By listening to the different bird songs in spring, noting the arrival of a dragonfly larvae in the pond, chasing butterflies in a field, timing the length of time it takes a maple leaf to drop to the forest floor, or carefully noting the shape of winter’s first snowflake, children gain these documented benefits while participating as a part of the cycles and systems of nature, all the while deepening their connection, appreciation, and sense of stewardship for the environment.

At Mass Audubon wildlife sanctuaries, STEM learning is a part of everything we do. Every one of our school programs is designed to integrate with the Massachusetts State Science and Technology/Engineering Curriculum Framework, but our commitment goes even deeper.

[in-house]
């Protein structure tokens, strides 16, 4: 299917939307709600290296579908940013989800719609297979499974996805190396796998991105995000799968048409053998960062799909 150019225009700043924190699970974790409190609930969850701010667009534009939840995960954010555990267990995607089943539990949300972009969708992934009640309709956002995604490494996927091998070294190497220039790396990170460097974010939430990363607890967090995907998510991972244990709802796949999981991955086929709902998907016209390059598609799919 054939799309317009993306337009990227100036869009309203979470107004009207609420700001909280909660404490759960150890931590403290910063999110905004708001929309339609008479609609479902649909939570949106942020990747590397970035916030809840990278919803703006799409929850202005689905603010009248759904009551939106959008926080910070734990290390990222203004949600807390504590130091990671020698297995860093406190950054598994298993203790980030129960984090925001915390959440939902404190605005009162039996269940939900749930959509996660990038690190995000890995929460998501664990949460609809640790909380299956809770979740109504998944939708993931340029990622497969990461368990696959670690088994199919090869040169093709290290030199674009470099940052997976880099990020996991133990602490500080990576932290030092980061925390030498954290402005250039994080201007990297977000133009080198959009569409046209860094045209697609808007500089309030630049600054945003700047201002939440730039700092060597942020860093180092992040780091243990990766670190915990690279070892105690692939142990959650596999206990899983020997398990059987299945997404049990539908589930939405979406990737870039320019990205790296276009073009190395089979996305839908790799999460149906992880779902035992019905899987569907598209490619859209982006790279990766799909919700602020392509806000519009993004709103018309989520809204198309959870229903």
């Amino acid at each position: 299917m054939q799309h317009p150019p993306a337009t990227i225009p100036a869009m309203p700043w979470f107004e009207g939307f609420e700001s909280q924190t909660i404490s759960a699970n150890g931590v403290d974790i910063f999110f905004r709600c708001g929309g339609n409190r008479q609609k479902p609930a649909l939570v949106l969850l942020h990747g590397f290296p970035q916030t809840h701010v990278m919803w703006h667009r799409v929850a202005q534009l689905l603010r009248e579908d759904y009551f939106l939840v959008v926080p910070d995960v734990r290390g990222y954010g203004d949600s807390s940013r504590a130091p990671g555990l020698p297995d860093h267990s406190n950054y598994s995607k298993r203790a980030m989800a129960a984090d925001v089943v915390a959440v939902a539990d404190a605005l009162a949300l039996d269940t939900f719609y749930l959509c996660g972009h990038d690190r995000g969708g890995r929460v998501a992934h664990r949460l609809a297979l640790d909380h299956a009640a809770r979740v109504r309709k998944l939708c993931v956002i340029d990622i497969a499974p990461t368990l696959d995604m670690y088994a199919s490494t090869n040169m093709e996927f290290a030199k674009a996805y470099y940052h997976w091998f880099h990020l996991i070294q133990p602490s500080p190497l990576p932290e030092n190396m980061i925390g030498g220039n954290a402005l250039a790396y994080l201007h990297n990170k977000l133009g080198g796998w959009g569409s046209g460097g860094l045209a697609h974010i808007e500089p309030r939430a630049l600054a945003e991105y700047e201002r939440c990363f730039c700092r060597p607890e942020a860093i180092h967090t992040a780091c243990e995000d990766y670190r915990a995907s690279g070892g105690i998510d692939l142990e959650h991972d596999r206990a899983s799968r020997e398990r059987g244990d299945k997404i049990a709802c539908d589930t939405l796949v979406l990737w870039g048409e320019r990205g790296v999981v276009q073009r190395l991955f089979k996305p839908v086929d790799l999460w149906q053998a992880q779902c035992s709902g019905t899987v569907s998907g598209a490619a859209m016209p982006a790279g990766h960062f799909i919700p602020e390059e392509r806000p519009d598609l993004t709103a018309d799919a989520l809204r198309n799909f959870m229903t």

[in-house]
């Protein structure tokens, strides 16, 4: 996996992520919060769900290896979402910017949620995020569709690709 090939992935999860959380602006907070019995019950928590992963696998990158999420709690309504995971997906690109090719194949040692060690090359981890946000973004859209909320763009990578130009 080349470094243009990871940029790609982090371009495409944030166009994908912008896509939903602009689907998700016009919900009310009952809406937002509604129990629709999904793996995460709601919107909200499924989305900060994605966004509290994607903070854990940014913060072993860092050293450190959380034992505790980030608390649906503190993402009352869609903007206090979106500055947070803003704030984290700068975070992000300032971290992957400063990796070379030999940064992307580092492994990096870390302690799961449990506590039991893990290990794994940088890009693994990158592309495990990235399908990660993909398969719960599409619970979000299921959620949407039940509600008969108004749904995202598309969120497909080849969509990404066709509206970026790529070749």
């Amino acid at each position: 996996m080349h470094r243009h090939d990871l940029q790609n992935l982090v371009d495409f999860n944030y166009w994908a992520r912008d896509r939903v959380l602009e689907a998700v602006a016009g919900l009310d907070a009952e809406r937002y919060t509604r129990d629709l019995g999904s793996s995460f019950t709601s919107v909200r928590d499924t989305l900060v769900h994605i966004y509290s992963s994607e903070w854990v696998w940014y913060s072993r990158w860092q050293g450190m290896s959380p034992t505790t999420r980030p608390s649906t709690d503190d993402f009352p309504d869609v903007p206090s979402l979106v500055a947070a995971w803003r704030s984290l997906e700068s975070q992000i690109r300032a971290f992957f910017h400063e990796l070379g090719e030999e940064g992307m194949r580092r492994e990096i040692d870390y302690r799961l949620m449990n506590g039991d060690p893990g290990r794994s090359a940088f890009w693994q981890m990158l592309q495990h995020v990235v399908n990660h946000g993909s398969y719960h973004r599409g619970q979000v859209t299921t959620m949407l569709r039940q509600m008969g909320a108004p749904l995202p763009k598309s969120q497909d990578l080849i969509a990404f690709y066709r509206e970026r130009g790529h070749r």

Hundreds of classroom educators attend professional development programs run by Mass Audubon each year to increase their comfort with integrating nature play and learning into traditional preschool and elementary education curriculum. And through our nature preschools, camps, and school programs, we reach tens of thousands of children annually.

Beyond the traditional educational setting, STEM thinking is reflected in how we invite people to approach the environment and how we manage our sanctuaries. Scientific practices and monitoring guide the stewardship of our properties, with scientific data collection taking place year-round related to breeding bird activity, wildlife populations, the spread (and control) of invasive species, and many more research opportunities. We embrace evidence-based thinking in all we do, and we invite you to join us in exploring how learning STEMs from nature.

Get outside where every day can become a STEM day! Visit a Mass Audubon sanctuary near you to explore on your own or through one of our thousands of hands-on educational programs.

– Kris Scopinich (Mass Audubon Director of Education)
and Renata Pomponi (Sanctuary Director, Drumlin Farm)

Noah’s Art